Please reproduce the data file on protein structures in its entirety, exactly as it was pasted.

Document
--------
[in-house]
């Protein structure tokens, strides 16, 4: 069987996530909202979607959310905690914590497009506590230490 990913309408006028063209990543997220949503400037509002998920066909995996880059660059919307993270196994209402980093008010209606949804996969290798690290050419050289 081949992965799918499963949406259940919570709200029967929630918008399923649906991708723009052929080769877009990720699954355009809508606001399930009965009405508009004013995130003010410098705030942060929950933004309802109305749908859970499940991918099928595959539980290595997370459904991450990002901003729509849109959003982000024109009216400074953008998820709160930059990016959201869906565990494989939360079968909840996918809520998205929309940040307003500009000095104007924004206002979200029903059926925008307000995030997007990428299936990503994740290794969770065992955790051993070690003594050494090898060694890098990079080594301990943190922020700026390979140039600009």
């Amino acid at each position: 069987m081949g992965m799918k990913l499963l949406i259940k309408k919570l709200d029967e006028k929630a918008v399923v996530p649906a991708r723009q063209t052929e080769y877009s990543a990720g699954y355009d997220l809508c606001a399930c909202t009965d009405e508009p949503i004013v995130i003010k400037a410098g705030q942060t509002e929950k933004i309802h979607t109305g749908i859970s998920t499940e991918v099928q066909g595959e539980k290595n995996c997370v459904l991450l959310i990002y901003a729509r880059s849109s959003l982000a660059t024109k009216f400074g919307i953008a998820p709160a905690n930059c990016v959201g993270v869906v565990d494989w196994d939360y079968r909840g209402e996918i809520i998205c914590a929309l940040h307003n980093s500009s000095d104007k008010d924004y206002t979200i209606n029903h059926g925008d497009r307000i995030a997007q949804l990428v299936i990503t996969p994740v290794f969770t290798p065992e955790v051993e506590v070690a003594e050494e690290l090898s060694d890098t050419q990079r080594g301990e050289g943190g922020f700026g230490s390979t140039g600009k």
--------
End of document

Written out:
[in-house]
């Protein structure tokens, strides 16, 4: 069987996530909202979607959310905690914590497009506590230490 990913309408006028063209990543997220949503400037509002998920066909995996880059660059919307993270196994209402980093008010209606949804996969290798690290050419050289 081949992965799918499963949406259940919570709200029967929630918008399923649906991708723009052929080769877009990720699954355009809508606001399930009965009405508009004013995130003010410098705030942060929950933004309802109305749908859970499940991918099928595959539980290595997370459904991450990002901003729509849109959003982000024109009216400074953008998820709160930059990016959201869906565990494989939360079968909840996918809520998205929309940040307003500009000095104007924004206002979200029903059926925008307000995030997007990428299936990503994740290794969770065992955790051993070690003594050494090898060694890098990079080594301990943190922020700026390979140039600009």
């Amino acid at each position: 069987m081949g992965m799918k990913l499963l949406i259940k309408k919570l709200d029967e006028k929630a918008v399923v996530p649906a991708r723009q063209t052929e080769y877009s990543a990720g699954y355009d997220l809508c606001a399930c909202t009965d009405e508009p949503i004013v995130i003010k400037a410098g705030q942060t509002e929950k933004i309802h979607t109305g749908i859970s998920t499940e991918v099928q066909g595959e539980k290595n995996c997370v459904l991450l959310i990002y901003a729509r880059s849109s959003l982000a660059t024109k009216f400074g919307i953008a998820p709160a905690n930059c990016v959201g993270v869906v565990d494989w196994d939360y079968r909840g209402e996918i809520i998205c914590a929309l940040h307003n980093s500009s000095d104007k008010d924004y206002t979200i209606n029903h059926g925008d497009r307000i995030a997007q949804l990428v299936i990503t996969p994740v290794f969770t290798p065992e955790v051993e506590v070690a003594e050494e690290l090898s060694d890098t050419q990079r080594g301990e050289g943190g922020f700026g230490s390979t140039g600009k």